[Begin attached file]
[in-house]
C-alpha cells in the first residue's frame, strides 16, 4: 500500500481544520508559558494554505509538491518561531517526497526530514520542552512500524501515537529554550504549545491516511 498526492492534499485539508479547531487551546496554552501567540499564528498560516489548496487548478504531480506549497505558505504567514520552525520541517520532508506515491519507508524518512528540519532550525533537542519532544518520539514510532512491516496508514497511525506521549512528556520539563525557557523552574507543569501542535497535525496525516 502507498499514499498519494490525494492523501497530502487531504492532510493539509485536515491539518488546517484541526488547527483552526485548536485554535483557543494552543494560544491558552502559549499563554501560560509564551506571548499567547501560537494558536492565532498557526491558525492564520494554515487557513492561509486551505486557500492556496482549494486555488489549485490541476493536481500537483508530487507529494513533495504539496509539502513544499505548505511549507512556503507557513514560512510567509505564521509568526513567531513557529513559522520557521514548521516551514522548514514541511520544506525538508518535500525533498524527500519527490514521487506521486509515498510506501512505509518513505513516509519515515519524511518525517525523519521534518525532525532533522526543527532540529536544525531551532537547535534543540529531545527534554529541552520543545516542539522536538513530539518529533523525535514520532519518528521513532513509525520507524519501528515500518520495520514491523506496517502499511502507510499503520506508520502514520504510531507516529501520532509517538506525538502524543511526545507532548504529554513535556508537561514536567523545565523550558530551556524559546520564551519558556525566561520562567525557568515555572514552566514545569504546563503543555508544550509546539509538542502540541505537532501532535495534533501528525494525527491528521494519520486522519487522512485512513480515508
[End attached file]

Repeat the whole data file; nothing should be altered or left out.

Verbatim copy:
[in-house]
C-alpha cells in the first residue's frame, strides 16, 4: 500500500481544520508559558494554505509538491518561531517526497526530514520542552512500524501515537529554550504549545491516511 498526492492534499485539508479547531487551546496554552501567540499564528498560516489548496487548478504531480506549497505558505504567514520552525520541517520532508506515491519507508524518512528540519532550525533537542519532544518520539514510532512491516496508514497511525506521549512528556520539563525557557523552574507543569501542535497535525496525516 502507498499514499498519494490525494492523501497530502487531504492532510493539509485536515491539518488546517484541526488547527483552526485548536485554535483557543494552543494560544491558552502559549499563554501560560509564551506571548499567547501560537494558536492565532498557526491558525492564520494554515487557513492561509486551505486557500492556496482549494486555488489549485490541476493536481500537483508530487507529494513533495504539496509539502513544499505548505511549507512556503507557513514560512510567509505564521509568526513567531513557529513559522520557521514548521516551514522548514514541511520544506525538508518535500525533498524527500519527490514521487506521486509515498510506501512505509518513505513516509519515515519524511518525517525523519521534518525532525532533522526543527532540529536544525531551532537547535534543540529531545527534554529541552520543545516542539522536538513530539518529533523525535514520532519518528521513532513509525520507524519501528515500518520495520514491523506496517502499511502507510499503520506508520502514520504510531507516529501520532509517538506525538502524543511526545507532548504529554513535556508537561514536567523545565523550558530551556524559546520564551519558556525566561520562567525557568515555572514552566514545569504546563503543555508544550509546539509538542502540541505537532501532535495534533501528525494525527491528521494519520486522519487522512485512513480515508